On September 24, 2019, Massachusetts Governor Charlie Baker declared a public health emergency, and Public Health Commissioner Monica Bharel ordered the sale or display of vaping products in retail establishments, online, or through other means, to be prohibited in the Commonwealth. The moratorium “takes effect immediately and shall remain in effect, unless extended with the approval of the Governor and the Public Health Council, through January 25, 2020, or until the declared public health emergency is terminated, or the Order is otherwise rescinded by [the Commissioner], whichever happens first.”
In a public statement, Government Baker explained, “The purpose of this public health emergency is to temporarily pause all sales of vaping products so that we can work with our medical experts to identify what is making people sick and how to better regulate these products to protect the health of our residents.”
The declaration comes less than two weeks after the Commissioner “declared cases of unexplained vaping-associated pulmonary diseases to be immediately reportable to the Massachusetts Department of Public of Health . . . and further authorized [the Department] to conduct surveillance activities necessary for the investigation, monitoring, control and prevention of this disease.” To date, sixty residents have been reported as having lung injuries that are “potentially related to vaping,” and five of these met the federal Center for Disease Control’s “case definition of confirmed or probable cases.”
The Governor’s declaration also acknowledges the existing federal investigation by the Center for Disease Control and the Food & Drug Administration into the “multistate outbreak of severe lung disease associated with the use of vaping products including but not limited to e-cigarettes.” According to the Governor’s declaration, “although the recent outbreak is associated with vaping products, the specific cause of this disease is unknown.”
The moratorium was provided in the Commissioner’s order. It reads as follows: “The sale or display of all vaping products to consumers in retail establishments, online, and through any other means, including all non-flavored and flavored vaping products, including mint and menthol, including tetrahydrocannabinol (THC) and any other cannabinoid, is prohibited in the Commonwealth.”
The Four-Month Period
According to the Commonwealth’s website, the length of the moratorium has been determined in recognition that the federal investigation “is in the early stage.”
The four-month period “gives Massachusetts and [its] national partners time to work towards identifying the specific cause of the illness.” The Governor’s press release indicates that “the Administration will work with medical experts, state and federal officials to better understand vaping illnesses and work on additional steps to address this public health crisis. This could include legislation and regulations. The Administration will also work on providing more resources for a public awareness campaign and smoking cessation programs.”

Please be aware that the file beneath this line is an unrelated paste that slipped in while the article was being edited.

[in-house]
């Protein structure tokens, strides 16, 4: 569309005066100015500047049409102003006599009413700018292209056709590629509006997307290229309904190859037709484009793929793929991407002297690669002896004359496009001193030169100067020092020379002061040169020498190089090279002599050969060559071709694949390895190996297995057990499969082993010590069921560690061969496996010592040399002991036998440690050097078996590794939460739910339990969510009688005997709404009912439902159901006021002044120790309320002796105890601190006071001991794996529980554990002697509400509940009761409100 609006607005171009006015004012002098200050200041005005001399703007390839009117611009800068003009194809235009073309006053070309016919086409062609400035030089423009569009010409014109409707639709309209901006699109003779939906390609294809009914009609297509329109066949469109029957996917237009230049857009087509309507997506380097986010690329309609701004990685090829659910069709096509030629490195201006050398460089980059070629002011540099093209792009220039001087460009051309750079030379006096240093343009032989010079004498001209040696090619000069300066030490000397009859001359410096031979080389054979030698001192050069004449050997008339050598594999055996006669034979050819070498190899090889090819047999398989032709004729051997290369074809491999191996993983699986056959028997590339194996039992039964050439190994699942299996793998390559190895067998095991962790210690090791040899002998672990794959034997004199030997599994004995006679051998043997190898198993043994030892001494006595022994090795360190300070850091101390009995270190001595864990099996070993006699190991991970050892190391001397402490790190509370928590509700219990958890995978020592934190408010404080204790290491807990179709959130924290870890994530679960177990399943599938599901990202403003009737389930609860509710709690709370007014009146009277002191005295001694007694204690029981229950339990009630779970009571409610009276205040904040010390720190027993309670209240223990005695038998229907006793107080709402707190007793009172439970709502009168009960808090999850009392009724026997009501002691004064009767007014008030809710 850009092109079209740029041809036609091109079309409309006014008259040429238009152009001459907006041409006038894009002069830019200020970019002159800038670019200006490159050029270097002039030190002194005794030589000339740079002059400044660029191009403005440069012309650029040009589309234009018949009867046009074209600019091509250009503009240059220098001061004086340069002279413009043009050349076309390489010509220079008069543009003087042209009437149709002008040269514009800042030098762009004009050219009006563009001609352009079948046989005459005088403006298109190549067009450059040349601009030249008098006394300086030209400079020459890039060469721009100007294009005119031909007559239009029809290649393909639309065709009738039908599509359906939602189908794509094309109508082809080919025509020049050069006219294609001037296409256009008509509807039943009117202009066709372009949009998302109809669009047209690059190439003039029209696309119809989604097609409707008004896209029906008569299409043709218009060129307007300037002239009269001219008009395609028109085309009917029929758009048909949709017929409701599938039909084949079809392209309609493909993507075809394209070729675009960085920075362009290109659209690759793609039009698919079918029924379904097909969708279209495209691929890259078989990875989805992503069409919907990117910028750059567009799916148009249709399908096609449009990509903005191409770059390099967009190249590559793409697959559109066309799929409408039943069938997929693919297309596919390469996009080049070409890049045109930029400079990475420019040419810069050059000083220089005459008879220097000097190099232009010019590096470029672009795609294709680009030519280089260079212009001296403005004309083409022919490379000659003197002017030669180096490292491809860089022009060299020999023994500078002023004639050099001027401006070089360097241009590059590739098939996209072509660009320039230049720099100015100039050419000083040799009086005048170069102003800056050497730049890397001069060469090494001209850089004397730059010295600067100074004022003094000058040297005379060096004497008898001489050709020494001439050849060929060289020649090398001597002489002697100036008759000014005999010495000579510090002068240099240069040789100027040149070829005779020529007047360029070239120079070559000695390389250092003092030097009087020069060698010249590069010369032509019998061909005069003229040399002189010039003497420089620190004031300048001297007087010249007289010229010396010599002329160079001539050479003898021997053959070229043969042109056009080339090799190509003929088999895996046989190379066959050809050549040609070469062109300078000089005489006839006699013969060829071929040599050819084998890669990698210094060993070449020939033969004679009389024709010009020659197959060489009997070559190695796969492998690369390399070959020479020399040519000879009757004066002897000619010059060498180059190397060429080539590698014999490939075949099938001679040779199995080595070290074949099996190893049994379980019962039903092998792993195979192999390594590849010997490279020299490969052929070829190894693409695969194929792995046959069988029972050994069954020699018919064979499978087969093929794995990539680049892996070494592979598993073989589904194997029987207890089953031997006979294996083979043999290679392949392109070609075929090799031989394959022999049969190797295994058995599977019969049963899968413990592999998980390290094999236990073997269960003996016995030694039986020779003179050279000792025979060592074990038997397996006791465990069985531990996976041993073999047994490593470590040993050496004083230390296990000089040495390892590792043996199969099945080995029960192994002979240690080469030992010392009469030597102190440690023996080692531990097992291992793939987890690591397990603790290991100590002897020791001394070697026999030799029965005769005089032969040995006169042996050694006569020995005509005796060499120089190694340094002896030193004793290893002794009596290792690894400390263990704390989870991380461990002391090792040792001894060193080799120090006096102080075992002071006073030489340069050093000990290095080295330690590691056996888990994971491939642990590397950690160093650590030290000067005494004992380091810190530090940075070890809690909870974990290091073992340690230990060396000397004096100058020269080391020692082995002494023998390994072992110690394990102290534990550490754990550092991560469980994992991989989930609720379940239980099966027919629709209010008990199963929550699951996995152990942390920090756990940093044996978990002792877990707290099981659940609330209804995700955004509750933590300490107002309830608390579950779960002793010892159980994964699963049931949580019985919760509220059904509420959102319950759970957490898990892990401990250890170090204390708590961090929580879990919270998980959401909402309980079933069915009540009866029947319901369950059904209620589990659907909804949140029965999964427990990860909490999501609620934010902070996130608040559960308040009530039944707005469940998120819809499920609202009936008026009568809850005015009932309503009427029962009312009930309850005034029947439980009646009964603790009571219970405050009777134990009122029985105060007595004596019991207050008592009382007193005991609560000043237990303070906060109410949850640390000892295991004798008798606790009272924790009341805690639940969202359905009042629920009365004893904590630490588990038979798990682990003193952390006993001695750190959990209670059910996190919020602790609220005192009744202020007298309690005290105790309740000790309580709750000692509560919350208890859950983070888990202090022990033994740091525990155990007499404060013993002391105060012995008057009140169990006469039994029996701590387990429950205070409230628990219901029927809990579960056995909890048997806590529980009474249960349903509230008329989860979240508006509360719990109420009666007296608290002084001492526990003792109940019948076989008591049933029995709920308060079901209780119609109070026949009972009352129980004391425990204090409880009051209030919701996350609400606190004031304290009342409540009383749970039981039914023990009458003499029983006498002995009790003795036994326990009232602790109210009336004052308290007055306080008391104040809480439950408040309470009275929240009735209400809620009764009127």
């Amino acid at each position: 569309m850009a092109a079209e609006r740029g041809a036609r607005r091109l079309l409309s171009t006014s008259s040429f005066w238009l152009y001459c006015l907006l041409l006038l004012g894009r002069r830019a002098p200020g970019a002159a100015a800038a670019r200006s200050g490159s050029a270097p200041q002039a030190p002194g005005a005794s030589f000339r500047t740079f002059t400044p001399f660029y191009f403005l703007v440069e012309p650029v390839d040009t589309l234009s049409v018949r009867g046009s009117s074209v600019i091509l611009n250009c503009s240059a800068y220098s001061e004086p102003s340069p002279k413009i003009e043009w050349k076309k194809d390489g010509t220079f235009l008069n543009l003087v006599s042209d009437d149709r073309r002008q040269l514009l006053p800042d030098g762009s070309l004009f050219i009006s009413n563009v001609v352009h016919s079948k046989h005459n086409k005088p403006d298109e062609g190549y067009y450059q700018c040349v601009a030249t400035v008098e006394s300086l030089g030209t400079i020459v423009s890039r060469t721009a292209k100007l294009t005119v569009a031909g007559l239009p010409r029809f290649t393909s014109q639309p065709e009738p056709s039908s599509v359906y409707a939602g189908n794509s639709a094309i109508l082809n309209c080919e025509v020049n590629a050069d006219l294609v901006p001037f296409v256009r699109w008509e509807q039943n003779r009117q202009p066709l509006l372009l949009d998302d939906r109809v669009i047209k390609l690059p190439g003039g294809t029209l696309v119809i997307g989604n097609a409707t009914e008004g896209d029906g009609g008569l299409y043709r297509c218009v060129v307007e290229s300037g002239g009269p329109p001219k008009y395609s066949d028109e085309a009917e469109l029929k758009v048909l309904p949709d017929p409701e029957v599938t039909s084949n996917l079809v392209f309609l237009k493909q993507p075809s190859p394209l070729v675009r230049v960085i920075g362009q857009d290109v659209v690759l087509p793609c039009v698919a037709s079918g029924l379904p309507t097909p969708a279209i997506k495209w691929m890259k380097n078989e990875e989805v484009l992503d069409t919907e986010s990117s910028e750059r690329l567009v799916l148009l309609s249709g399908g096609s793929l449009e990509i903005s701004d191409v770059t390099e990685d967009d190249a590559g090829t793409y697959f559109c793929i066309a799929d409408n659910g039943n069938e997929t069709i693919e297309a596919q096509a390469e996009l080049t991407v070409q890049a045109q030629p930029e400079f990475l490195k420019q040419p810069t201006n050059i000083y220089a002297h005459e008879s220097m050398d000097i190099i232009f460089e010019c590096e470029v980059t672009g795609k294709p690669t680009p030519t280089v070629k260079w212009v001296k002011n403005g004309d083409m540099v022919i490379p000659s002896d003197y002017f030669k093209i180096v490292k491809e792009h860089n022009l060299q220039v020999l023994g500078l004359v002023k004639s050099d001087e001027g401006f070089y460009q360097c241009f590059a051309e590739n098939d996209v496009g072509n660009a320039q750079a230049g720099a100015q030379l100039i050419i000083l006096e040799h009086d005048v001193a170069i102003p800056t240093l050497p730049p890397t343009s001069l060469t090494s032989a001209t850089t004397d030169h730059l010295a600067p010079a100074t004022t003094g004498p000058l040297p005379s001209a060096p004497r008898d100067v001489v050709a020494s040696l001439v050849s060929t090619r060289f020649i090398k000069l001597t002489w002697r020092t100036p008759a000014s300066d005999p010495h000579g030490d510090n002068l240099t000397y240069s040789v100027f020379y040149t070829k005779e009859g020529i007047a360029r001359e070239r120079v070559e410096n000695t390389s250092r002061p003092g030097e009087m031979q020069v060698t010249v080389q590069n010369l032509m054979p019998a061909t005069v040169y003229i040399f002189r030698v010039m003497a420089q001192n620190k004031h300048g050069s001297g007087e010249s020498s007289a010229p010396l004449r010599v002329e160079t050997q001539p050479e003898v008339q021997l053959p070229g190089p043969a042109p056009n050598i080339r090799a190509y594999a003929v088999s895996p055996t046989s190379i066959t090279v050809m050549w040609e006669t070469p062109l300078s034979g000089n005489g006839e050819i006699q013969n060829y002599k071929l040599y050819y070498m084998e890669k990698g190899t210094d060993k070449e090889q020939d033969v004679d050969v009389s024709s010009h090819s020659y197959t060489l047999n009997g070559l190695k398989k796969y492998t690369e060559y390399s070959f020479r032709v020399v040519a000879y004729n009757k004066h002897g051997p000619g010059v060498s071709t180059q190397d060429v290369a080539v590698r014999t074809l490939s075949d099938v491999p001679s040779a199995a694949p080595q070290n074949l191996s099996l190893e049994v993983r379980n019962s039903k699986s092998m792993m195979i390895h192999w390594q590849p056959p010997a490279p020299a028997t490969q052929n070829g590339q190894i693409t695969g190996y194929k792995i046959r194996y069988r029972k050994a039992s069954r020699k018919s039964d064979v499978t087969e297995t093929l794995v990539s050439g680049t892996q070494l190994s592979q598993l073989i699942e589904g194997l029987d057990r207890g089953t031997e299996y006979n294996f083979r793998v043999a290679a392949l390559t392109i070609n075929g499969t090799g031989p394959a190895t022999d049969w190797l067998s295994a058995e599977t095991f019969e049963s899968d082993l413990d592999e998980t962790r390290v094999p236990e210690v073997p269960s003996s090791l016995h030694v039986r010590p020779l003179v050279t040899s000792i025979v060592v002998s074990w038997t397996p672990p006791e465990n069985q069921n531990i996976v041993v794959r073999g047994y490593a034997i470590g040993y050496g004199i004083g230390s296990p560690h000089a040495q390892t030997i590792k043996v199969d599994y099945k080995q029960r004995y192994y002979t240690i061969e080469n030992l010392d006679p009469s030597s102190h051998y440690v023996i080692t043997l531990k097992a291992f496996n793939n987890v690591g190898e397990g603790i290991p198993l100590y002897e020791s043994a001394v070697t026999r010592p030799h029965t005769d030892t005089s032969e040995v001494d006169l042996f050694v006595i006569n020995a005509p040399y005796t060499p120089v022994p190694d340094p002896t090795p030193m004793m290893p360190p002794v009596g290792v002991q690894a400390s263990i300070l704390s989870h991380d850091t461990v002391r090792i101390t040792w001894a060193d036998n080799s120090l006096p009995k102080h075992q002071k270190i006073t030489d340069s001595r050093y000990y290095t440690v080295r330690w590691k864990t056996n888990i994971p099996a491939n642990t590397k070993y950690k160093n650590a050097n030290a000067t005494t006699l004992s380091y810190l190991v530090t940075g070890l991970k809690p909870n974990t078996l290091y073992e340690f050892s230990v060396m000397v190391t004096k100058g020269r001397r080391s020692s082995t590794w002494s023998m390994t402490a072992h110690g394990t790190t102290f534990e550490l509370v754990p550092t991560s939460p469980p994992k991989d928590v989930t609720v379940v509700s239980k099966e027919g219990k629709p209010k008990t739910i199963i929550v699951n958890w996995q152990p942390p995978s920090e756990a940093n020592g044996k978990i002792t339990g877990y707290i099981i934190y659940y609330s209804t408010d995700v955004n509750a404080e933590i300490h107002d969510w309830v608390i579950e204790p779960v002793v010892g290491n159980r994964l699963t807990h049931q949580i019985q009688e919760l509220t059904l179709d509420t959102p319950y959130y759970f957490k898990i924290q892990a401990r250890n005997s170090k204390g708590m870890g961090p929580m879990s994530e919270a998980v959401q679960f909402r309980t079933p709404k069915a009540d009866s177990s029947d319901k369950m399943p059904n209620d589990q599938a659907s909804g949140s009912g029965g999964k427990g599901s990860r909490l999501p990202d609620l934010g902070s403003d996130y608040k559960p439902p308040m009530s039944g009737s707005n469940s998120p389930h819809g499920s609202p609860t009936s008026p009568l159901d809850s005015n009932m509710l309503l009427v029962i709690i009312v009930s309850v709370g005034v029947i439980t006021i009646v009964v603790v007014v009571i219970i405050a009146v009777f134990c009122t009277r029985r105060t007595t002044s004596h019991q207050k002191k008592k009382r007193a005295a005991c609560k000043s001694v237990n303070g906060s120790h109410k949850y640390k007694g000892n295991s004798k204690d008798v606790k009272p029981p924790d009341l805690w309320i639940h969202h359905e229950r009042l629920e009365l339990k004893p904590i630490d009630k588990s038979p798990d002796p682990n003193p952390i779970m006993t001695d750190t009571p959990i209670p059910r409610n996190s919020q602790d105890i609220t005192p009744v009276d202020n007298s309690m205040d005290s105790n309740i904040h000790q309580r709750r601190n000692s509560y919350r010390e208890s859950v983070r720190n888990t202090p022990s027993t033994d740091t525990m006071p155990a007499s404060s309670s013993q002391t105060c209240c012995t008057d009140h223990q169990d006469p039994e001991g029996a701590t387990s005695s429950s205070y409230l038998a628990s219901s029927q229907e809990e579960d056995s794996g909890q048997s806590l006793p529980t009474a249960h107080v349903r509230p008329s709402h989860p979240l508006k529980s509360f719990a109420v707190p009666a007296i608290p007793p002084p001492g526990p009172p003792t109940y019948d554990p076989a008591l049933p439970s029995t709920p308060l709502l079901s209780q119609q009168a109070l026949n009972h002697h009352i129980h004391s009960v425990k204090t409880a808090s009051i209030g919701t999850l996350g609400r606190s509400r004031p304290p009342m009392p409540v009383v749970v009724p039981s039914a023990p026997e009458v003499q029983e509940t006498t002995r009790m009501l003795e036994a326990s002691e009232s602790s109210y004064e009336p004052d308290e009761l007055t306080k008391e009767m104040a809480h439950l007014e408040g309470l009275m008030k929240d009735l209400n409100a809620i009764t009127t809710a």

As to whether the moratorium may be extended, the Commonwealth’s website advises that the Department “will need to evaluate status as” the “four month mark” nears, but it is “hopeful that the investigation will move quickly.”
The Department of Public Health has provided additional information concerning the moratorium on the Commonwealth’s website.
Of particular note for retailers, the website indicates that the Department “is developing guidance documents to assist retailers in complying with this order. In addition, local health departments will be assisting in the education of retailers.” “[A]t this time,” the Department is “not expecting that product be destroyed;” however, it is “requiring that products be taken off of the shelves immediately.”
The Commonwealth’s website also includes the Commissioner’s implementation memo to local boards of health.
Other Recent Efforts in the Commonwealth
Massachusetts’ declaration and moratorium appear to be the first of their kind in the United States. They follow other recent efforts in the Commonwealth to increase regulation and enforcement vis-à-vis vapor (and other tobacco) products.
In January 2019, House Bill 1902 and Senate Bill 1279 were introduced to enact statewide prohibitions on the sale, distribution, or offering for sale any flavored tobacco product to any consumer, except in a smoking bar. The bills remain pending, with Massachusetts Attorney General Maura Healey having testified in their favor on July 19.
On May 29, 2019, Attorney General Healey filed litigation alleging that certain sales and marketing practices, with respect to vapor products, were in violation of Massachusetts law. This was the Attorney General’s first lawsuit “since announcing her office’s investigation into the e-cigarette industry in July 2018.”
The Governor’s press release acknowledges that “Massachusetts has a long history of having a strong tobacco cessation and prevention infrastructure that requires close collaboration between [the Department of Public Health] and local health departments which assist with the enforcement of tobacco control policies at the local level.”